What students learn and how that content is taught have been concerns at the heart of schooling in the United States since universal education took root in the 19th century. Throughout the 20th century the “struggle for the American curriculum,” as one education historian called it, ebbed and flowed for decades as debates raged over the very purpose of schooling – whether to prepare an engaged citizenry, develop a competitive workforce, or ensure an educated populace capable of reaching its intellectual potential.
Over the course of the past century – in response to growing concerns from critics that children in isolated rural communities and depressed urban centers did not have the educational opportunities they needed to succeed – authority and influence over the content of schooling shifted from strictly local entities and teachers themselves to state agencies. While state control over education still reigns in the United States, federal influence over the curriculum has grown in recent decades, as has the role of foundations and other organizations that have invested heavily in school reform efforts. This Topics section examines how curriculum and instruction have developed in American schools and what factors might shape their future evolution.
Bible Study to Evolutionary Theory
A little more than a century ago reading, writing, arithmetic, and Bible study filled the school day. But as millions of immigrants arrived from distant shores and the nation went to war, schools were enlisted to provide civics and history lessons and physical education. The widespread curriculum revisions of the 1930s emphasized not just content, but also what were thought to be more effective ways of teaching. In 1957, the Soviet Union’s launch of the satellite Sputnik touched off a drive by U.S. leaders to improve science education and offerings in technical fields. These initiatives were followed in 1983 by the landmark report, “A Nation at Risk,” which warned of “a rising tide of mediocrity” in public schools that threatened the nation’s global competitiveness and security. The report called for more rigorous content standards and a core curriculum for all schools to ensure that students had access to a world-class education. Within a few years, the nation’s governors were beginning to join forces to consider academic standards and accountability systems.
But despite the emerging agreement for the need for standards, there was little consensus over what they should contain and how they should be translated to curriculum materials and teaching methods. Such battles have ignited time and again over the curriculum. For example, conflicts over literacy, which were dubbed “the reading wars” more than three decades ago, have pitted advocates of strict skills-based approaches to teaching against others who believe that if students are exposed to rich texts and given time to read their love of books will bolster their skills and enable better comprehension. Those wars have abated recently as research has supported the need for both skills instruction and high-quality reading experiences; the sequence and intensity of reading instruction, particularly in the early grades, is still open to debate, however.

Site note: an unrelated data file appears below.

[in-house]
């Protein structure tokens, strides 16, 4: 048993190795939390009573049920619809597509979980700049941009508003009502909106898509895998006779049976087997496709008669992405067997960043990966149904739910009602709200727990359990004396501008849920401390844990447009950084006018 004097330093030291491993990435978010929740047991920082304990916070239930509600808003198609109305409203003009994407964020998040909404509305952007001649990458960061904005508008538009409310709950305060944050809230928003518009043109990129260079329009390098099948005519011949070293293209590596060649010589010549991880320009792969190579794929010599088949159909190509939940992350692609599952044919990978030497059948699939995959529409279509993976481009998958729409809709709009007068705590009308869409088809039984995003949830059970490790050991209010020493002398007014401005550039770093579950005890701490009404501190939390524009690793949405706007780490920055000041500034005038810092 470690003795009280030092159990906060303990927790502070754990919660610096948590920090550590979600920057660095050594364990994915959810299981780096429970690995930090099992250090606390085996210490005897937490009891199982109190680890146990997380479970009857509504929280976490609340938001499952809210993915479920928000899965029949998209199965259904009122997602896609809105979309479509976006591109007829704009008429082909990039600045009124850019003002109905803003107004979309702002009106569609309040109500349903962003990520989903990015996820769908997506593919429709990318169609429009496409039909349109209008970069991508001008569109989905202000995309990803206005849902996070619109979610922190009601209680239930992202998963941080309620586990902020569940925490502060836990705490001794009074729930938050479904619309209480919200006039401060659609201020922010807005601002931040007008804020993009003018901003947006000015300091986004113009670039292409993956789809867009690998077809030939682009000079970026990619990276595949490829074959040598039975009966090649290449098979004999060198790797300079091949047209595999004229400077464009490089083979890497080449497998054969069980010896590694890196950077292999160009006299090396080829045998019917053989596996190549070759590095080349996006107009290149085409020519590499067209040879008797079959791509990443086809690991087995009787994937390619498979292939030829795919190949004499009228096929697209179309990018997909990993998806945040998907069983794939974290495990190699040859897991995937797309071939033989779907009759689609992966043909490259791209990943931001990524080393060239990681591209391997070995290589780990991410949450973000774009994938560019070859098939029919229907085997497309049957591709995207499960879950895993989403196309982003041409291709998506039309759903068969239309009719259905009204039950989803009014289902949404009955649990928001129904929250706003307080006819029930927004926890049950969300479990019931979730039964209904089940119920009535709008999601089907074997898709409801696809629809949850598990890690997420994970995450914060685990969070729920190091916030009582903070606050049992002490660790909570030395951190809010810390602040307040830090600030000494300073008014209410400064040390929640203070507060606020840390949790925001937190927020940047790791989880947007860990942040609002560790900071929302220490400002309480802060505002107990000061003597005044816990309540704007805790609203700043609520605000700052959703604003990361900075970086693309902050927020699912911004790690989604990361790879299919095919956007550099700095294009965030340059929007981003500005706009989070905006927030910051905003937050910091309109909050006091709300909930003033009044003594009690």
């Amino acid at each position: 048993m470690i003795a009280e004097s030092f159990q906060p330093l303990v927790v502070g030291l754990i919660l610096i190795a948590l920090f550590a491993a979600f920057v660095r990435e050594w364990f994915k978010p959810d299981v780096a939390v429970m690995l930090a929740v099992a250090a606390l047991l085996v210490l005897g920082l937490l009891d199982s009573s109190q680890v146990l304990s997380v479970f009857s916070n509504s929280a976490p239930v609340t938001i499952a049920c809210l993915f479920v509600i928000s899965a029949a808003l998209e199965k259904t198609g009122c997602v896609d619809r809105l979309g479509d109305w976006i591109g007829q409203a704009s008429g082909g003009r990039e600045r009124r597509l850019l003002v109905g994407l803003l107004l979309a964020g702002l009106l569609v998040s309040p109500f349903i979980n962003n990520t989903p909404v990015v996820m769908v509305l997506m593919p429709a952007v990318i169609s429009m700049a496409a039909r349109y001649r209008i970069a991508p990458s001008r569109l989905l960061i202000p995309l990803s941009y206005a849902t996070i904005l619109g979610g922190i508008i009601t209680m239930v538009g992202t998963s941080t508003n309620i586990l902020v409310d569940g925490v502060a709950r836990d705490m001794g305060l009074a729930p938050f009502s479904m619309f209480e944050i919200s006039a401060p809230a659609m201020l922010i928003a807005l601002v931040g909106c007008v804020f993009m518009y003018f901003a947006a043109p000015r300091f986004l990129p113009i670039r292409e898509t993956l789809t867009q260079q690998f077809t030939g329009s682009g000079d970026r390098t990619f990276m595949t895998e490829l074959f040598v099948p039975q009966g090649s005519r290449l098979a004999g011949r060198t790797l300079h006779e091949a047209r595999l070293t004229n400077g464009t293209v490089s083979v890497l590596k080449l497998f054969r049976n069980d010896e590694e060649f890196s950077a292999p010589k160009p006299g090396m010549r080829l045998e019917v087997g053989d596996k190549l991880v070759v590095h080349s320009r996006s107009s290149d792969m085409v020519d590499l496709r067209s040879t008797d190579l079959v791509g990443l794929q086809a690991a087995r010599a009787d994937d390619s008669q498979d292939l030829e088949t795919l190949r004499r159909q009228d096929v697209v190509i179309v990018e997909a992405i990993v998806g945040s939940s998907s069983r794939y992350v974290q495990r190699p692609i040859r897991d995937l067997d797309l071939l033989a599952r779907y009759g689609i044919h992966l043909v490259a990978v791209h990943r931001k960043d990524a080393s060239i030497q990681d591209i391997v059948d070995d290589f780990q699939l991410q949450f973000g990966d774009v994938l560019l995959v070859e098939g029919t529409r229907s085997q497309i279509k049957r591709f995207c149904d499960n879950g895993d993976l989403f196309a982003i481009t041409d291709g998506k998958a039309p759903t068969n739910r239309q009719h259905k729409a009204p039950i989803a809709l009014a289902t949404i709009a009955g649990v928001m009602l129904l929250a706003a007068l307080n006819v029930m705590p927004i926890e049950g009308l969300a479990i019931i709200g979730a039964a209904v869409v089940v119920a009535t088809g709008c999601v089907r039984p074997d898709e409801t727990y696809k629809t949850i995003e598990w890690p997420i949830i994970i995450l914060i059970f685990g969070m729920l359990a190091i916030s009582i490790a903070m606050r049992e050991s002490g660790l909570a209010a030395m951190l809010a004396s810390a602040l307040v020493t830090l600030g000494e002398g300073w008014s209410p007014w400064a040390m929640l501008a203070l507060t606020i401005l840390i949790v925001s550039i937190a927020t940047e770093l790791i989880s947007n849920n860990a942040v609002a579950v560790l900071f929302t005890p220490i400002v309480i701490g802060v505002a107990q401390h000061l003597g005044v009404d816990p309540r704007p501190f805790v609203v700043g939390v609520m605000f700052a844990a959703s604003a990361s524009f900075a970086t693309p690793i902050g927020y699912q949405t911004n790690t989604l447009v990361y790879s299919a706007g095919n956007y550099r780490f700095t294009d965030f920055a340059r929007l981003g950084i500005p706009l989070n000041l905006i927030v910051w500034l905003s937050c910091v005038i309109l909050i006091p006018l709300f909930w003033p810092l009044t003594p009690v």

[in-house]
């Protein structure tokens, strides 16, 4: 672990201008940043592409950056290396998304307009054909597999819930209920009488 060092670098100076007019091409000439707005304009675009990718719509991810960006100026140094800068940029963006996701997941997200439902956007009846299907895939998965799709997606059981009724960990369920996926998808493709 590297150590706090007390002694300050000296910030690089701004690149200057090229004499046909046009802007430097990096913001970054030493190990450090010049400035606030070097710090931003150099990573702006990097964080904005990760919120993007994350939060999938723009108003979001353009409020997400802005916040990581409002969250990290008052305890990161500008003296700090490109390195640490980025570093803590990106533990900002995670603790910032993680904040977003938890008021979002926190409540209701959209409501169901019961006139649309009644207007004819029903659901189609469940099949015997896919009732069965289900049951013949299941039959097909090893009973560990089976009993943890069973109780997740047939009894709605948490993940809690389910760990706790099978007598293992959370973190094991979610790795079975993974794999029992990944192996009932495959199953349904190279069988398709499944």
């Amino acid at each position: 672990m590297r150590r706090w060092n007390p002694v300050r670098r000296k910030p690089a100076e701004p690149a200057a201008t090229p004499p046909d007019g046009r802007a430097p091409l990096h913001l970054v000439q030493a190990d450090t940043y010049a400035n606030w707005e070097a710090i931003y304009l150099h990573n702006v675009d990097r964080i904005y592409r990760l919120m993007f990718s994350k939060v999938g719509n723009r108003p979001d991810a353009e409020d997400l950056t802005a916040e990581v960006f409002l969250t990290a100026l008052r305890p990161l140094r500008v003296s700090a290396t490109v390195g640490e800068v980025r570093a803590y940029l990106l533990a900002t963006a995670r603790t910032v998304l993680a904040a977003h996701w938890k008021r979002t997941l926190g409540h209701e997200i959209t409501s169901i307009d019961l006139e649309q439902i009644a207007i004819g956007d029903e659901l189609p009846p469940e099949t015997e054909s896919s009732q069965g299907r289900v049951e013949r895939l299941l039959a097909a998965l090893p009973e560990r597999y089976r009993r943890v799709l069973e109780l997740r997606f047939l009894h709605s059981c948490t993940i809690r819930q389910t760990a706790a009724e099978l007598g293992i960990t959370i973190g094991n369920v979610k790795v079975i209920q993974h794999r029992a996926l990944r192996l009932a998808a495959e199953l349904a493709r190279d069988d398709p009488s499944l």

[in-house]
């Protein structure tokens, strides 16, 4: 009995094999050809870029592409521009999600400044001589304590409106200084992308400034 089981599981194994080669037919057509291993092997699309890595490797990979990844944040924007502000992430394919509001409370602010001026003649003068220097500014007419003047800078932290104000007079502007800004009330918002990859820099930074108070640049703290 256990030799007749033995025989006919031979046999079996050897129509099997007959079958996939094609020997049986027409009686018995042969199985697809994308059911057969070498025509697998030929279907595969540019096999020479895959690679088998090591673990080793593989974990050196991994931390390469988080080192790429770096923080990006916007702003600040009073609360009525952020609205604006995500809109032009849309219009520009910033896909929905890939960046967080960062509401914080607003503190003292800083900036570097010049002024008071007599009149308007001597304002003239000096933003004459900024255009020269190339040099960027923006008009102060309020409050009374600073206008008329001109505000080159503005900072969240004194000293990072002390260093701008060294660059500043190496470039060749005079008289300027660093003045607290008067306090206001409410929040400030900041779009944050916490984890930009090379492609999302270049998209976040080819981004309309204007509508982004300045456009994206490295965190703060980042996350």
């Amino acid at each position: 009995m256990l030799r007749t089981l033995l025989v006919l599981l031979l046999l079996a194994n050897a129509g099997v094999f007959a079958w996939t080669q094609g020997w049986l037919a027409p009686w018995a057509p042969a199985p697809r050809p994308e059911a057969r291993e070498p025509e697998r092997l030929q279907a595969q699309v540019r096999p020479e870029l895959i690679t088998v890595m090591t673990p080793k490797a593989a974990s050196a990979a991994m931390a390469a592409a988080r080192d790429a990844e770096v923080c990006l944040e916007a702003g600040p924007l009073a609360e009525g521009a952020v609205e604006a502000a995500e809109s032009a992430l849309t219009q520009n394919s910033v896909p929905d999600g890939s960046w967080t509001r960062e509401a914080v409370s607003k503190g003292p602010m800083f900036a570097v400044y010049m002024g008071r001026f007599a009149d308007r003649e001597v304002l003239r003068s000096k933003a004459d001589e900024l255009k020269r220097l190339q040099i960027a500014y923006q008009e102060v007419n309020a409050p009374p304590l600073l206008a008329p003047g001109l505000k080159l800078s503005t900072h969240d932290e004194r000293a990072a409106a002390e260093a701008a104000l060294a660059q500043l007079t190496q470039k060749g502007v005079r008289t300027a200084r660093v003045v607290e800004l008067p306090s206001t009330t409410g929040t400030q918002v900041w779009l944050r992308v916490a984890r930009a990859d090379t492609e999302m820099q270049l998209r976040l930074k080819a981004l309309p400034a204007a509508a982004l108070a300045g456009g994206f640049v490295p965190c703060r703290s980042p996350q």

Similar arguments have consumed the teaching of mathematics, as skills-oriented traditionalists have vied with proponents of more mathematical thinking and understanding. The science curriculum has also been ripe for controversy, as those who believe the Biblical explanation of the development of life on Earth should be included in, or substituted for, lessons on evolutionary theory. Health class has not escaped such debates either. Although sex education had been introduced in schools early in the 20th century, questions about the appropriateness of such instruction in schools became prominent in the 1960s and ‘70s. In response to the AIDS crisis, by the 1990s most states adopted a sex-education requirement. Conservatives quickly took up the mantle of “abstinence only” as the guiding philosophy for sex education in public schools; that movement is still alive in 2012.
Thus, few of the shifts in curriculum – whether gradual or dramatic – have transpired quietly. The struggle at times has taken on battle themes, with sides drawn over conflicting instructional approaches, historical perspectives, scientific theories and beliefs, or values-based decisions in presenting subject matter.